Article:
CAIRO – The European Union’s foreign policy chief on Tuesday said Sudan’s military rulers have shown an unwillingness to negotiate a peaceful settlement to the country's ongoing crisis, a day after security forces opened fire on anti-coup protesters in the capital, Khartoum. At least seven people were killed.
Across Sudan, the pro-democracy movement kicked off a civil disobedience campaign to protest Monday's killings. More than 70 people have been killed and hundreds of others have been wounded in mass protests since the military took over on Oct. 25, removing the country’s civilian-led government.
EU foreign affairs chief Josep Borrell said that repeated calls for Sudanese authorities to refrain from violence against protesters “have fallen on deaf ears.”
The coup has upended Sudan’s transition to democratic rule after three decades of repression and international isolation under autocratic President Omar al-Bashir. The African nation has been on a fragile path to democracy since a popular uprising forced the military to remove al-Bashir and his Islamist government in April 2019.
Borrell said the ongoing crackdown, including violence against civilians and the detention of activists and journalists, has put Sudan on “a dangerous path away from peace and stability.”
He urged the military authorities to de-escalate tensions, saying that “avoiding further loss of life is of the essence.”
Hamdok, who was ousted in the October coup only to be reinstated a month later under heavy international pressure, stepped down on Jan. 2 after his efforts to reach a compromise failed. He was the civilian face of the transitional government over the past two years.
There was no immediate comment from Khartoum to EU's condemnation but Gen. Abdel-Fattah Burhan, head of the ruling sovereign council, ordered the formation of a fact-finding commission to investigate the killings, the council said. The commission, which will include security agencies and the public prosecution, has 72 hours to report back, it said.
Monday was one of the deadliest in Sudan since the coup. Security forces used live ammunition and tear gas to disperse thousands of demonstrators in Khartoum. Along with the seven killed, around 100 were wounded, according to the Sudan Doctors Committee.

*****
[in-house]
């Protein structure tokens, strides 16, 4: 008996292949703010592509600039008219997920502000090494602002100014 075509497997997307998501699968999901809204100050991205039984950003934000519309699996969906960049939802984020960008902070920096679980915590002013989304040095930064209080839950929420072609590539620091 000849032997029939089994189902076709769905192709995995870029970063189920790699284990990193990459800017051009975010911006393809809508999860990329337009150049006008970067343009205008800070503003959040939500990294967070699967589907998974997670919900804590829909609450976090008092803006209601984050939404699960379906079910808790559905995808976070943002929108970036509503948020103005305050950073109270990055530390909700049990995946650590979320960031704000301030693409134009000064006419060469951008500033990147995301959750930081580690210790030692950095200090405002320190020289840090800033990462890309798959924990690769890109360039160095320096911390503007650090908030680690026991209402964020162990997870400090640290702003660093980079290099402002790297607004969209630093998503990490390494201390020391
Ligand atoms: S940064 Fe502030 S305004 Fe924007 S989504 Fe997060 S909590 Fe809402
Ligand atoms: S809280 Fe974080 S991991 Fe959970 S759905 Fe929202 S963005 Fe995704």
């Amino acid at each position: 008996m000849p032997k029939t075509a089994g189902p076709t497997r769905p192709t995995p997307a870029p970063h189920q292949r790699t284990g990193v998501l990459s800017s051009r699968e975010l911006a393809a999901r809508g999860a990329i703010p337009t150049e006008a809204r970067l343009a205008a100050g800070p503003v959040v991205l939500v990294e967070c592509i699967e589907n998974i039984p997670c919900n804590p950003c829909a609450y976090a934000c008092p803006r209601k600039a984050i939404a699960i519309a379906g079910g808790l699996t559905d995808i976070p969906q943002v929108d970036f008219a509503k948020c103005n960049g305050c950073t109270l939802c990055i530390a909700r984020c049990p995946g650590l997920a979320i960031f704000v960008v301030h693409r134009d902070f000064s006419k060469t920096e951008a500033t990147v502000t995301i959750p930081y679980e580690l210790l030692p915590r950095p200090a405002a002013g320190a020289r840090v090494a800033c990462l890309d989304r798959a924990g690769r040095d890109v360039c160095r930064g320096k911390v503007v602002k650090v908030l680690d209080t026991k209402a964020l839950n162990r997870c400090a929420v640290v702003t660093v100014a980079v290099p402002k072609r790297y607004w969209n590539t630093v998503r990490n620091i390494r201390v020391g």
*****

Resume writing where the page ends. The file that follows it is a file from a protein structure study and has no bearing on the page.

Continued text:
The Doctors Without Borders medical group, which is known by its French acronym MSF, said it was “very chaotic” Monday at the al-Jawda hospital in Khartoum, where at least 60 people were treated from gunshots.
“Not only were hospitals dealing with the influx of wounded, but they were also inundated by crowds of caretakers, understandably upset by what had happened,” said Michel Oliver Lacharite, MSF’s head of emergencies.
Police said in a statement that protesters resorted to violence and threw Molotov cocktails on the security forces, in a “military-like tactic,” despite their calls for protest leaders to coordinate the route of their marches.
The statement said police used “the least amount of legal force” against attempted attacks on police stations in Khartoum and its twin city of Omdurman. It said at least 50 policemen were injured, and 77 people were arrested.
Also Tuesday, the Friends of Sudan group is convening virtually in Saudi Arabia’s capital, Riyadh, to rally support for U.N. efforts to end the ongoing deadlock. The group, including the United States, Britain and other international governments and world financial institutions, is meant to support Sudan's transition to democratic rule.
“International support and leverage is needed. Support for political process needs to go along with active support to stop violence,” tweeted Volker Perthes, the U.N. envoy for Sudan.
U.S. Assistant Secretary of State Molly Phee and the U.S. newly appointed special envoy for the Horn of Africa, David Satterfield, are attending the Riyadh meeting. They will then travel to Khartoum to meet with the generals and other political leaders and activists in the crisis, according to the State Department.
The protest groups, which have continued to mobilize protesters against the coup, have rejected negotiations with the generals. They insist on handing over power to a fully civilian government to lead the transition.
Though the generals welcomed a U.N. effort to find a way out of the deadlock, they have repeatedly said they will only hand over power to an elected government. They said elections will take place as scheduled next year.